Over the next few months, I will be reporting on an in-progress project on the topic of conservative Christian discourse about and response to intimate partner violence. This project, funded by a Faculty Small Grant from the University of Sheffield, is informed by existing research on the religious response to intimate partner violence and founded on theoretical and methodological principles derived from corpus linguistics (CL) and critical discourse analysis (CDA). My data will be drawn primarily from the 25-30 most popular (most frequently downloaded) sermons on divorce from SermonAudio, ‘the largest and most trusted library of audio sermons from conservative churches and ministries worldwide’, which hosts, for free, over 1 million audio files of sermons which are freely accessible (Sermon Audio, n.d.). Eventually, I will supplement the resulting small sermon corpus (collection of texts) with personal accounts of clerical response to abuse from survivors of intimate partner violence within the Reformed Christian community. Findings from multiple data types will be cross-compared and patterns identified and explained via discussion of socio-historical/theological conditions within which the discourse was created (Fairclough, 2013). Research questions include:
- In this community, in what contexts is divorce permissible?
- How are wives’ and husbands’ actions in divorce framed in clerical discourse, i.e. how are wives/husbands given or denied agency?
Intimate Partner Violence
Intimate partner violence is ‘physical, sexual, or psychological harm by a current or former partner or spouse’ (Center for Disease Control and Prevention, 2015). Among the most vulnerable survivors of intimate partner violence (IPV) in the USA are religious women (Nason-Clark, 2004), many of whose communities espouse a patriarchal form of domination in marriage and stress preserving marriage at all costs. Research on IPV in religious communities has historically focused on interviews with and questionnaires and/or surveys from female survivors (statistically the most frequently victimized), perpetrators, and those who counsel them (Levitt & Ware, 2006b; Nash & Hesterberg, 2009). These studies provide valuable statistics and rich, powerful accounts of IPV but neglect the wider perspective arising from triangulation with other data such as sermons, articles, blogs or other texts produced within religious communities. Research which gives voice to IPV stories whilst also uncovering the wider patterns of discourse which either work against or aid in raising awareness about IPV and empowering victims in religious communities is urgently needed. Indeed, overwhelming evidence exists, both anecdotal and systematic, of the growing on- and offline presence of influential patriarchal voices which empower abusers and send clear messages to women that they should stay in abusive relationships rather than seek separation and/or divorce (Pyles, 2007).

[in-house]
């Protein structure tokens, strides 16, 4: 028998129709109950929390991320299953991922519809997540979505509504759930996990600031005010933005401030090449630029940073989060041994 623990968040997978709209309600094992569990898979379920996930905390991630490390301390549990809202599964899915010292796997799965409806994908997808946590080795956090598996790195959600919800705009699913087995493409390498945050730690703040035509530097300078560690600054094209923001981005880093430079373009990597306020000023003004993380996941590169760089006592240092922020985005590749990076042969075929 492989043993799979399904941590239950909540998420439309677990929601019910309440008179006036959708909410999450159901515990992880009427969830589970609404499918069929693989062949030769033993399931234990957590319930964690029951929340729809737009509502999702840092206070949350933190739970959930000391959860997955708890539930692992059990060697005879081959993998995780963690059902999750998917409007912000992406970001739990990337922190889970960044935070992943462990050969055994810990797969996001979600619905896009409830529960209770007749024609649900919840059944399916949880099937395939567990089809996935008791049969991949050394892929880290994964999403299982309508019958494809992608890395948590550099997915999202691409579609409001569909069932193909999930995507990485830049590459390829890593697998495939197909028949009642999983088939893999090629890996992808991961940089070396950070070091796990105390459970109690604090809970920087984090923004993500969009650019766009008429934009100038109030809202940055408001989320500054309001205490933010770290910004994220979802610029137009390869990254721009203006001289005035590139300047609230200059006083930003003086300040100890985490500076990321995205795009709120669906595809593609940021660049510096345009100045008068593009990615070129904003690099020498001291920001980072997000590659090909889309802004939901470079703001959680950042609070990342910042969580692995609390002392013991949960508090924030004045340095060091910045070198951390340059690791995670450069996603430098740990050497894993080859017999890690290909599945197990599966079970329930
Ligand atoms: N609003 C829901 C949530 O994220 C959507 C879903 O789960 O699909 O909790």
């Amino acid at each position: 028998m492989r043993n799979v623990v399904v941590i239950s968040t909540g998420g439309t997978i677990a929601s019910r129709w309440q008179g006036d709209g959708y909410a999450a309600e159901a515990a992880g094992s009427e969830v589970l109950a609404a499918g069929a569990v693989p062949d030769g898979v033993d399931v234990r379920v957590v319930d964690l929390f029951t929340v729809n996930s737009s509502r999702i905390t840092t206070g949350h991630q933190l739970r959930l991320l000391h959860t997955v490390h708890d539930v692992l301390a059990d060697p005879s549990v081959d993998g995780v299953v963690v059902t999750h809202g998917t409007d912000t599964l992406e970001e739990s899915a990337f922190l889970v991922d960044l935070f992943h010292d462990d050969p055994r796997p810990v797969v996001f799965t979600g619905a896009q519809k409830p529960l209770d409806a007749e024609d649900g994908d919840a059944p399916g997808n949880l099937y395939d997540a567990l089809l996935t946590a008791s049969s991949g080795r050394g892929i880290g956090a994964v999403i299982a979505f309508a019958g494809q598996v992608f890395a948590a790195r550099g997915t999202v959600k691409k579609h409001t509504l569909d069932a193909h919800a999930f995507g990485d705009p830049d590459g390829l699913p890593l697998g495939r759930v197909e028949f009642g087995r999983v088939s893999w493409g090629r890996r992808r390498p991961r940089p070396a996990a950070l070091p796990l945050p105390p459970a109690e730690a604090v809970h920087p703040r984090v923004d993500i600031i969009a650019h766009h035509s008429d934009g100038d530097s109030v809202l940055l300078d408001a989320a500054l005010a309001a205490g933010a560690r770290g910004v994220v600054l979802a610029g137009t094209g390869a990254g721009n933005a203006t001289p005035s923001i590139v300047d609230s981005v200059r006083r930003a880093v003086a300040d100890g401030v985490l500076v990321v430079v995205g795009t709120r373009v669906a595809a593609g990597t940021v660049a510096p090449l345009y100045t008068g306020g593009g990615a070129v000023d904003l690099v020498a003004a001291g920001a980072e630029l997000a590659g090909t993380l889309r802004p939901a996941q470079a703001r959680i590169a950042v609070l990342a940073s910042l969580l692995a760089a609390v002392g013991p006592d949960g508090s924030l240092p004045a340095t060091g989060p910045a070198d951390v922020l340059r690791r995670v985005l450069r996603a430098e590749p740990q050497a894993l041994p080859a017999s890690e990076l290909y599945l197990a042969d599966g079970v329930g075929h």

Research on clerical involvement in IPV has produced often conflicting findings revealing a range of attitudes and approaches but has consistently shown that many clerics are ‘conflicted about actions, such as separation or divorce, which they deem threatening to the sanctity of marriage’ (Shannon-Lewy & Dull, 2005: 648-649). Existing research has tended to rely either on:
- large-scale surveys (Alsdurf & Alsdurf, 1988; Bowker, 1988; Wood & McHugh, 1994; Rotunda, Williamson & Penfold, 2004; Choi, 2015),
- interviews with leaders from one or more religious communities (Horne & Levitt, 2004; Levitt & Ware, 2006a; 2006b; Moon & Shim, 2010),
- a combination of survey and interview (Nason-Clark et al., 2010) or,
- in a few instances, interviews with IPV agencies about the role of church support in IPV cases (Pyles, 2007).
While these studies have revealed much about how the clergy describe their response to IPV, I am unable to identify any study which looks at the extent to which this self-reported data is consistent with clerical discourse, such as sermons, about IPV produced within and for the religious community itself.
The growing impetus of corpus linguistics (CL) methods (the study of language using samples of authentic text) has revolutionized all areas of modern linguistics and provided opportunities for quantitative/qualitative research in the exploration of language communities worldwide. Given the increasing dependence of religious organizations on online presence via blogs, news sites, and sermon libraries such as SermonAudio (Cheong et al., 2009), CL offers an effective means of examining patterns within the public discourse about IPV among prominent RPC church leaders.